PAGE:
And then it was over and the exorcism was complete, the devil had been released and the floor was finally given a second to rest after a thorough pummelling by the none stop bouncing crowd.

Raucous thanks were given by the Assembly and returned by the Twins whos snarling faces turned to smiles as friends grabbed them from one side of the stage to pass on their jubilation.

Two days after Nova Twins, I’m going to see Gorillaz perform their millionth headline show at the Birmingham Arena for thousands. I’m sure it will be excellent, but will I have as much fun as I did in Camden? Will I be able to hoist Damon Alburn six feet into the air while he screams pure punk into a fire filled cauldron of unbound energy?

Unlikely….And this is the point that I’m trying to make;

At a certain point, a barrier is put in between a crowd and a band and very slowly, the gap gets bigger until it turns into a 5-meter space filled with miserable looking beef heads.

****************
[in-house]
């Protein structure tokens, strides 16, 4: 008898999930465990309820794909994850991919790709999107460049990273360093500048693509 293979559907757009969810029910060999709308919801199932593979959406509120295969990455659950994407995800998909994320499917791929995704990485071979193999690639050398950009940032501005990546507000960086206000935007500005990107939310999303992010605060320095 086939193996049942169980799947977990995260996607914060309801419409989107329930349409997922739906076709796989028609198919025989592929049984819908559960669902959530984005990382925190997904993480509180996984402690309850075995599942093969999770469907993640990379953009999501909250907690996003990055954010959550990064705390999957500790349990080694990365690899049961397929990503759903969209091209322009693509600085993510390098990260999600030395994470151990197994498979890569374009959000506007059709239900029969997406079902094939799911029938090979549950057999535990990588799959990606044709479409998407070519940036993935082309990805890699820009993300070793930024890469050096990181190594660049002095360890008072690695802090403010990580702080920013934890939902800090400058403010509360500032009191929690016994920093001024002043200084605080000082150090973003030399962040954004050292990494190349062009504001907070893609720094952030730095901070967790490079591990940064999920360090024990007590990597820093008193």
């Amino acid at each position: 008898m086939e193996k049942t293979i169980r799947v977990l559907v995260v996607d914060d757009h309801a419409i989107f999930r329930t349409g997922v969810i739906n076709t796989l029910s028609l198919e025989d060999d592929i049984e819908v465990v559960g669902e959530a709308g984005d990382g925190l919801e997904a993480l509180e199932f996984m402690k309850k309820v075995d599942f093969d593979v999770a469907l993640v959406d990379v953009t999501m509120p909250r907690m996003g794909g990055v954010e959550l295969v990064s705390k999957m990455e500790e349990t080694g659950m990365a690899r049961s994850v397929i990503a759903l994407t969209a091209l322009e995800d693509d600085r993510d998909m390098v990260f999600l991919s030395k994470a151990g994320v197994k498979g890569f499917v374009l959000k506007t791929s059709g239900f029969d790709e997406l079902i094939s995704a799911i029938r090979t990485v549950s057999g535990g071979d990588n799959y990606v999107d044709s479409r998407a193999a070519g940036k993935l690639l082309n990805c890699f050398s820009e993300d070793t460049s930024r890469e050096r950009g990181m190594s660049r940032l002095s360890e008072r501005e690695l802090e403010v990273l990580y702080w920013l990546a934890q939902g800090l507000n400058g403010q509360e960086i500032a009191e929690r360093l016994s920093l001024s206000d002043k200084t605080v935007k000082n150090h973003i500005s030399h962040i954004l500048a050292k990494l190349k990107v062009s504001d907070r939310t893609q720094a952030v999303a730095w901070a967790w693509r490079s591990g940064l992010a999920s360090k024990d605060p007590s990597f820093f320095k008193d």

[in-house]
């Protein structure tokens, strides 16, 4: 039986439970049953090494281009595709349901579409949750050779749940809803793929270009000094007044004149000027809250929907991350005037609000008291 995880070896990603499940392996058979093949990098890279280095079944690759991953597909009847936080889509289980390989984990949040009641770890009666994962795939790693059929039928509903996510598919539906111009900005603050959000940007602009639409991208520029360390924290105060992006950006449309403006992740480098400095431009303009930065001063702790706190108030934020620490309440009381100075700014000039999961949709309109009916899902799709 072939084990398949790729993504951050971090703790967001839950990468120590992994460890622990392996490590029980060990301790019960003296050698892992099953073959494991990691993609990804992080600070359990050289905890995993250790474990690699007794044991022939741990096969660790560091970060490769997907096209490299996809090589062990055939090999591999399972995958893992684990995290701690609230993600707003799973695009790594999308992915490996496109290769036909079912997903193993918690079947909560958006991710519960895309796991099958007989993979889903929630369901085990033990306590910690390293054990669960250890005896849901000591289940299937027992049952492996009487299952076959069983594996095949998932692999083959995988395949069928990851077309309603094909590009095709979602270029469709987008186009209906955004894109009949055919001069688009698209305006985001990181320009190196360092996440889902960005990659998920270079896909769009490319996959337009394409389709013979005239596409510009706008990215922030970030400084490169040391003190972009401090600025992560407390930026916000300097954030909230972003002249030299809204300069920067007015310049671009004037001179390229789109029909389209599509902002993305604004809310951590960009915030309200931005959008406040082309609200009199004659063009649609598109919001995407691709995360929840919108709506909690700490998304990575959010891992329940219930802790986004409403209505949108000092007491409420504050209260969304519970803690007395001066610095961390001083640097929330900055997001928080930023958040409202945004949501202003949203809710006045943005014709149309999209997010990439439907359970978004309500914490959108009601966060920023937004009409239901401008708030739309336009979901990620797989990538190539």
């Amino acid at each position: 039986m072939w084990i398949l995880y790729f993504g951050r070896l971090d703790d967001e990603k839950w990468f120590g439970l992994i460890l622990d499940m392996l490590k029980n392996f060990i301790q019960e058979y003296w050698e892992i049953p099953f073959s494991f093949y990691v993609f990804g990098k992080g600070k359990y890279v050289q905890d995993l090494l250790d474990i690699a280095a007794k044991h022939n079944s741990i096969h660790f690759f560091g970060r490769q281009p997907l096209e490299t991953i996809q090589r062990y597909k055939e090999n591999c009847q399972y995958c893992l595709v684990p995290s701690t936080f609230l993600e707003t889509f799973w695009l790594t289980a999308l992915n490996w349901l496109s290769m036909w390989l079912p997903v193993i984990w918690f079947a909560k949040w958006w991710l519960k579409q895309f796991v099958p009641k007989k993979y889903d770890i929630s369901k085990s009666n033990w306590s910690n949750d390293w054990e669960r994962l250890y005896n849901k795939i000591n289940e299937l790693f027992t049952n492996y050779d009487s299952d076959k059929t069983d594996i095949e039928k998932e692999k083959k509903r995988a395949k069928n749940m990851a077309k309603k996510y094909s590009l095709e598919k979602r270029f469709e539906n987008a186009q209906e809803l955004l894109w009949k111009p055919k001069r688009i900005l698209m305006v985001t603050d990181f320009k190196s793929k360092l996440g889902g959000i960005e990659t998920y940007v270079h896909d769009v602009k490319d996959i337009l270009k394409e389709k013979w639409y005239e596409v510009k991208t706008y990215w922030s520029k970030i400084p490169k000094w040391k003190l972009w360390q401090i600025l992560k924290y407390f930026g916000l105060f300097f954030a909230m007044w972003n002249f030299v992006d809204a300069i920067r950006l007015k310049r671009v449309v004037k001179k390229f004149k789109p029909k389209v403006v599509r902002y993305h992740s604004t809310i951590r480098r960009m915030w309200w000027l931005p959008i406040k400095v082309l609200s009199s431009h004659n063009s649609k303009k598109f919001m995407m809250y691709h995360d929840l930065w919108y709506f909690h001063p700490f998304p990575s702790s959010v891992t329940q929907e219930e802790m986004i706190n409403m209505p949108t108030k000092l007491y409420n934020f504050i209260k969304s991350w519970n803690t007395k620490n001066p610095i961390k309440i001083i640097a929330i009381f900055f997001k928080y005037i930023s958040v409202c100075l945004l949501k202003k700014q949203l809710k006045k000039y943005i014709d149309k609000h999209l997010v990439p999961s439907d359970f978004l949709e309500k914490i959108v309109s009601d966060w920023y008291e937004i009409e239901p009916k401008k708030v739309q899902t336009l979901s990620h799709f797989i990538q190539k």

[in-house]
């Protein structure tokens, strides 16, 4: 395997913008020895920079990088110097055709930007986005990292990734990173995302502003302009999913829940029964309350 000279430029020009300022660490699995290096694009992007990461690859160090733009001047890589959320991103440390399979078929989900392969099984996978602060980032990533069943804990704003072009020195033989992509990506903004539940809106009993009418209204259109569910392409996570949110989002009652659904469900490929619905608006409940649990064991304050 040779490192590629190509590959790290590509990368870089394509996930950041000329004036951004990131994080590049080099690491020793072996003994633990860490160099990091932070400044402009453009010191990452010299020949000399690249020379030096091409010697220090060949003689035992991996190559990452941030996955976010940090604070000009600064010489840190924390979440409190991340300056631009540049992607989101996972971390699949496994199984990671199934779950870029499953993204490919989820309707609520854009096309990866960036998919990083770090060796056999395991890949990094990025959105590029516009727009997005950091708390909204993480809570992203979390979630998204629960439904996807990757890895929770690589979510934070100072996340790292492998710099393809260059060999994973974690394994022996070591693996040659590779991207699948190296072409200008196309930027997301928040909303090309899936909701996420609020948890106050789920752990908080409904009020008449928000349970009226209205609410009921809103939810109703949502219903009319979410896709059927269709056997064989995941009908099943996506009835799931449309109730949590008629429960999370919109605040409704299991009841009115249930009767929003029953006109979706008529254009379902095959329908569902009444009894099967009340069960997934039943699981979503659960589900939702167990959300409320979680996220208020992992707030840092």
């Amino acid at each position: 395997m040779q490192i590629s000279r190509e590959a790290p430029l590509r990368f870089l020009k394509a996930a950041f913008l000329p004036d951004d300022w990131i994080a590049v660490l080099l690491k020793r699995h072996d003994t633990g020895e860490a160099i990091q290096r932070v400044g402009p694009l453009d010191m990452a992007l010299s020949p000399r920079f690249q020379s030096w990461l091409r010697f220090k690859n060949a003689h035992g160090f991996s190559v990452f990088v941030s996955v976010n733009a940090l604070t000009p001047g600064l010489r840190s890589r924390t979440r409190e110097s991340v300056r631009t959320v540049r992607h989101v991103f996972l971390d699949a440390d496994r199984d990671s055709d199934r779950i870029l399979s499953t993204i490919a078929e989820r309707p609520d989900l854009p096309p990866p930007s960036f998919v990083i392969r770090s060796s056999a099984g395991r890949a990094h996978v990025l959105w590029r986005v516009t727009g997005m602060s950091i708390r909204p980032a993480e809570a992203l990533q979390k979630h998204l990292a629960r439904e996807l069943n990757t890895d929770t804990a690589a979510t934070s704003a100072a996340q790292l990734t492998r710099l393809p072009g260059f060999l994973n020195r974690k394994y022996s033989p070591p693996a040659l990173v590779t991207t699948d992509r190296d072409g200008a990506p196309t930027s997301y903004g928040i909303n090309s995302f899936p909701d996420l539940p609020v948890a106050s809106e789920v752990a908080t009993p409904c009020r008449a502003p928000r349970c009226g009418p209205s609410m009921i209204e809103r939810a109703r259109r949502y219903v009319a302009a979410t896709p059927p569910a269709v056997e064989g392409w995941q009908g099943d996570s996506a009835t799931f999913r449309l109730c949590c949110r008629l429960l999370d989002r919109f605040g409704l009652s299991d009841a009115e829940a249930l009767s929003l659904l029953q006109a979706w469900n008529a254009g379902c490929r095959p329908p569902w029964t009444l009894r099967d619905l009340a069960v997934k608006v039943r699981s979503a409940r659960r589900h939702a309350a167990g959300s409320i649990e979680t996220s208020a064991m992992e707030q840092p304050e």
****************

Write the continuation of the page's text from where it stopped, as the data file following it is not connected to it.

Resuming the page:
So go and see Nova Twins while you can still have beer spat all over you from Amy Love, go and see them while all of their friends are still at the side of the stage to grab them when they’re finished, go and see them while they are still mingling with everyone before and after their show, because it might not be long before the stage is much bigger and you have a serious fight on your hands to party with the Nova Twins.

Sofar Sounds Live Review

Sofar Sounds is an international organisation set up by two east London lads a few years ago. The premise is simple, use peoples houses and flats as the venue and invite artists to perform for a small group of 40ish people who don’t know who the performers are until they start playing.

The mystery is undoubtedly part of the appeal as you really can get anything and I have plenty of friends who have come back with positive reviews.